Each candidate has his own recipe to take the country out of the current depressing slump.

The problem is in France -- like in India or the US -- will it be the candidate who makes one remember what he promised during the campaign? Doubtful.

Macron is more honest; his promises are so vague that nobody can attack him later if he becomes president.

After the two 'primaries' most of the observers thought that it was 'done'; Fillon would be the next president.

His intentions of introducing drastic cuts in the bureaucracy to reduce the budgetary debts had made him rather popular, but the satirical weekly Le Canard Enchainé published documents showing that for more than 30 years, Fillon's wife, Penelope was employed by him as a parliamentary secretary -- while she was not working.

It is practically impossible for the former prime minister to come fully clean now; a small mercy for him.

His direct opponent, Marine Le Pen, faces the same accusations of having created 'fictive' jobs as a European parliamentarian.

She has claimed parliamentary immunity and refused to appear before the judiciary. Like Fillon, she also believes in a 'Black Cabinet' theory, which probably exists in a form or another (has any Indian leader in power snubbed the use of the IB or other agencies to promote their political purpose?).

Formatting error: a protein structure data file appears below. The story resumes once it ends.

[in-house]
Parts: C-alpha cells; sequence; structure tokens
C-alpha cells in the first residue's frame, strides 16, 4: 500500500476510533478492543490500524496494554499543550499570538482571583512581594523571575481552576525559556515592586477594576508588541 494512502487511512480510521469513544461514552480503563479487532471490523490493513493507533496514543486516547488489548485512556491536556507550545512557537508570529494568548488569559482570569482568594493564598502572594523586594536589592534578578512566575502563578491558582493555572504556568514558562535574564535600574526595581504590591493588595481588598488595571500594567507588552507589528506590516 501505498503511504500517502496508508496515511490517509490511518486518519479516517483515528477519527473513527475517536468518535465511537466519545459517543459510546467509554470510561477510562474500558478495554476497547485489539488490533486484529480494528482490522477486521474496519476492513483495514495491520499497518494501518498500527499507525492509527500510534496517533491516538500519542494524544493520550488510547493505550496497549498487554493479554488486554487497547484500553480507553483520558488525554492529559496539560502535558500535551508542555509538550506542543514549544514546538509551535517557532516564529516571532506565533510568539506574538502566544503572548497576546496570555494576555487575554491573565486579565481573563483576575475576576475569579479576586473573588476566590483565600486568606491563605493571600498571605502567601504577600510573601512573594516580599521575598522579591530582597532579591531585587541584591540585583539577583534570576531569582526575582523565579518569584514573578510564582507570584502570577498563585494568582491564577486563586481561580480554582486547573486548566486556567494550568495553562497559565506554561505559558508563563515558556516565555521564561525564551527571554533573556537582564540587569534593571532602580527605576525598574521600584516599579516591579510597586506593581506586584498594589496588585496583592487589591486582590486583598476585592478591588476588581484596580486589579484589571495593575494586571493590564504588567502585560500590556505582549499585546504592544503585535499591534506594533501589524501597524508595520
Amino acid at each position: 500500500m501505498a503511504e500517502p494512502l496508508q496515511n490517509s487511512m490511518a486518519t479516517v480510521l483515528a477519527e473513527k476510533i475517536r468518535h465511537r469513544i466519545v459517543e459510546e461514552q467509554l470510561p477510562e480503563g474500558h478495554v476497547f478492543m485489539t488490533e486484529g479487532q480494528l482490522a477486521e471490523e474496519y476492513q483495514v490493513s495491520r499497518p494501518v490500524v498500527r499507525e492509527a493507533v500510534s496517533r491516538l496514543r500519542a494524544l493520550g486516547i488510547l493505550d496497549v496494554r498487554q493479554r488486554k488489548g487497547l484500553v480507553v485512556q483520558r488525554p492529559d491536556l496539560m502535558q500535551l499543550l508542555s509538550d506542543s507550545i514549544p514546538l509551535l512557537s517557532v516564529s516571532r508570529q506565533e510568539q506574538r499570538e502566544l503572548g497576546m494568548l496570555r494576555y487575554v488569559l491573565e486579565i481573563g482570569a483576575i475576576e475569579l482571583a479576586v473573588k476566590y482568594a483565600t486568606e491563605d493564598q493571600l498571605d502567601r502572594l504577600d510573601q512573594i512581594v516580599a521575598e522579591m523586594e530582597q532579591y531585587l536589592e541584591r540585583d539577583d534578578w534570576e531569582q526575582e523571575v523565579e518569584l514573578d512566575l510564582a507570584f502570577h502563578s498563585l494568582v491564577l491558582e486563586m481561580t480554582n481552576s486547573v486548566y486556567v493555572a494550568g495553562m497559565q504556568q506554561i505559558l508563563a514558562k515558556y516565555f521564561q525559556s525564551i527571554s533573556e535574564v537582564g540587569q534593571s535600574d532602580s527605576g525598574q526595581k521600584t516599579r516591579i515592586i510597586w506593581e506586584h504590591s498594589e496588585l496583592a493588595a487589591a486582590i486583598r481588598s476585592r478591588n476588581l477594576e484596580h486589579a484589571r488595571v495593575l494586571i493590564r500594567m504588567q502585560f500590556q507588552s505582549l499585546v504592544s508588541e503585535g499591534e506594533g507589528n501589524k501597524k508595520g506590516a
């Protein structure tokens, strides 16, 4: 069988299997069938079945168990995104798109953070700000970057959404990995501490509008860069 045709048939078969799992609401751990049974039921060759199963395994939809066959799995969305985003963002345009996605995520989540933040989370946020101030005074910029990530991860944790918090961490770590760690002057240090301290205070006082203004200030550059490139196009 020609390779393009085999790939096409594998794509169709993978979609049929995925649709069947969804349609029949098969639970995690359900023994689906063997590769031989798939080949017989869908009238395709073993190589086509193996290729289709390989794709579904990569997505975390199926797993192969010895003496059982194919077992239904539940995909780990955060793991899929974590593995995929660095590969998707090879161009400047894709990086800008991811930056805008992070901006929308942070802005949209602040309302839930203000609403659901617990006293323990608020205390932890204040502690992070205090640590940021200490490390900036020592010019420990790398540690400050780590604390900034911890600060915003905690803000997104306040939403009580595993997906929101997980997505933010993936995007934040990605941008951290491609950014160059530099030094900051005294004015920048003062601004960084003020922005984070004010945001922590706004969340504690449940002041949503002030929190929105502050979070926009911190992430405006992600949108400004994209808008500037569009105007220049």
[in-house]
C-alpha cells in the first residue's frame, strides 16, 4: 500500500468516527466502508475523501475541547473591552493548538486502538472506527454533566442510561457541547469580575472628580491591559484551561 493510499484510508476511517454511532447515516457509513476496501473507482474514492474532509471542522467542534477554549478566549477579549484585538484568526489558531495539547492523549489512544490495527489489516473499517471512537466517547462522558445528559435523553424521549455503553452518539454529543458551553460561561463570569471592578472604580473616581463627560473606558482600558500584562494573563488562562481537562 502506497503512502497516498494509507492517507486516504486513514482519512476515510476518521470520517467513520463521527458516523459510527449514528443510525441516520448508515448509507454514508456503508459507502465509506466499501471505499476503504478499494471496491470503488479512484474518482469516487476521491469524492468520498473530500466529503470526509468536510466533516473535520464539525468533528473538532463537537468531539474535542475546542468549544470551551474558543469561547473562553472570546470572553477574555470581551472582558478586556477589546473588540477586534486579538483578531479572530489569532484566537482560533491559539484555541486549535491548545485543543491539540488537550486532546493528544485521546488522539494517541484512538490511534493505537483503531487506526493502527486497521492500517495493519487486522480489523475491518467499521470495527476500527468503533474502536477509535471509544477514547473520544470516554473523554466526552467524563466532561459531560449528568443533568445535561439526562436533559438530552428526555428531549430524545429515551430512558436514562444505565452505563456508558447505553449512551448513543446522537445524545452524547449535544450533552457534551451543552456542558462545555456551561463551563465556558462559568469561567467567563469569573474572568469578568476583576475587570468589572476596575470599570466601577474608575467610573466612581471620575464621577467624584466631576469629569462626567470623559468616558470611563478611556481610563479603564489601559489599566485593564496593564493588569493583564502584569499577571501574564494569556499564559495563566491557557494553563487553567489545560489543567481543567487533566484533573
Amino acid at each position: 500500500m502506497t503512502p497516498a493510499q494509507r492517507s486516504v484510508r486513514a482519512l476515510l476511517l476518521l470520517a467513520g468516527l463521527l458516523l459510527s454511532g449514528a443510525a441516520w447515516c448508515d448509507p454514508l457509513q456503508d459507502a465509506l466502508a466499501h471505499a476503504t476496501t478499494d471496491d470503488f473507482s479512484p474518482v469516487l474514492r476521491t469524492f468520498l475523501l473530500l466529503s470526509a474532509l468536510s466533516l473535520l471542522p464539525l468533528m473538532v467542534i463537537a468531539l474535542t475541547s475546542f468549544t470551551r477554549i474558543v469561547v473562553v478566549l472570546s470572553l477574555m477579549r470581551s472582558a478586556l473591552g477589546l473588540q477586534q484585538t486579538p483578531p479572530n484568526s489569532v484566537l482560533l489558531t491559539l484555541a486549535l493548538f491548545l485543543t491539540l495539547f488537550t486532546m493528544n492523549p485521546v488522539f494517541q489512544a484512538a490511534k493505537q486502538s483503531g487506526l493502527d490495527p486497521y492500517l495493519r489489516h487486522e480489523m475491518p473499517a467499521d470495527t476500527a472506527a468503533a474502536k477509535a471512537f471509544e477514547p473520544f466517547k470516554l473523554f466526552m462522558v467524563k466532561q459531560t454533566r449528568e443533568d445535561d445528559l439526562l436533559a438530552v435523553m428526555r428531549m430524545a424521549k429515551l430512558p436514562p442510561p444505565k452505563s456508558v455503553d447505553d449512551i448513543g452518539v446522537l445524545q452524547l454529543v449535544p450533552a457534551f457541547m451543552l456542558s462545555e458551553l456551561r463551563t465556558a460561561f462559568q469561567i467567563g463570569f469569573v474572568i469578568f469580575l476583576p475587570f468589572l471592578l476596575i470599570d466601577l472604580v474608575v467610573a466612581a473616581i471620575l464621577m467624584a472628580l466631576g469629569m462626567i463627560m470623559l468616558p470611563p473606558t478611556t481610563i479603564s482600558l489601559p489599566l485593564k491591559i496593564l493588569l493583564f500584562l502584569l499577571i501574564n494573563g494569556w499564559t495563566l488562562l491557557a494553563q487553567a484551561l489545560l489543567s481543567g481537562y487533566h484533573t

While millions of voters apprehend Le Pen's xenophobic policies, many are attracted by her anti-migrant rhetoric. But can she expel all the illegal migrants or take France out of Europe?

The difficulties facing France in the volatile banlieux (suburbs) and the wave of terrorist attacks in the name of Islam, not only in France, but also Germany and more recently Sweden, will get her votes in plenty. Can she do it during Round 2 is the question that nobody can answer today.

It is why I say strange.

There is even a candidate, François Asselineau, president of the Union Populaire Républicaine (Popular Republican Union) who speaks of Sri Aurobindo.

Unfortunately, he does not seem to have grasped the integral philosophy of the Rishi; Asselineau has just one obsession -- Frexit.

Foreign policy has figured nowhere in the campaign.

If Fillon or Le Pen pass, there will certainly be a rapprochement (a 'rebalancing' would be more correct) with the Russians.

During Hollande's presidency, Putin was made a demon. Fillon asserted that it was 'ridiculous to portray Putin as a monster with hands full of blood.' Filon and Le Pen would see Putin more as an 'ally' against Islamic State in Syria.

What about India?

India figures nowhere in the French periscope though the sale of 36 Rafales brought some cheer in the morose economic landscape. What is happening in the subcontinent is of no interest of the electorate.

After winning the first round of the primaries, Fillon spoke of completely changing France's 'software', but the hardware needs to be updated too.

This will be the job for the next president. It is not clear who can undertake this task.

Claude Arpi, who was born a Frenchman, has lived in India for more than 40 years.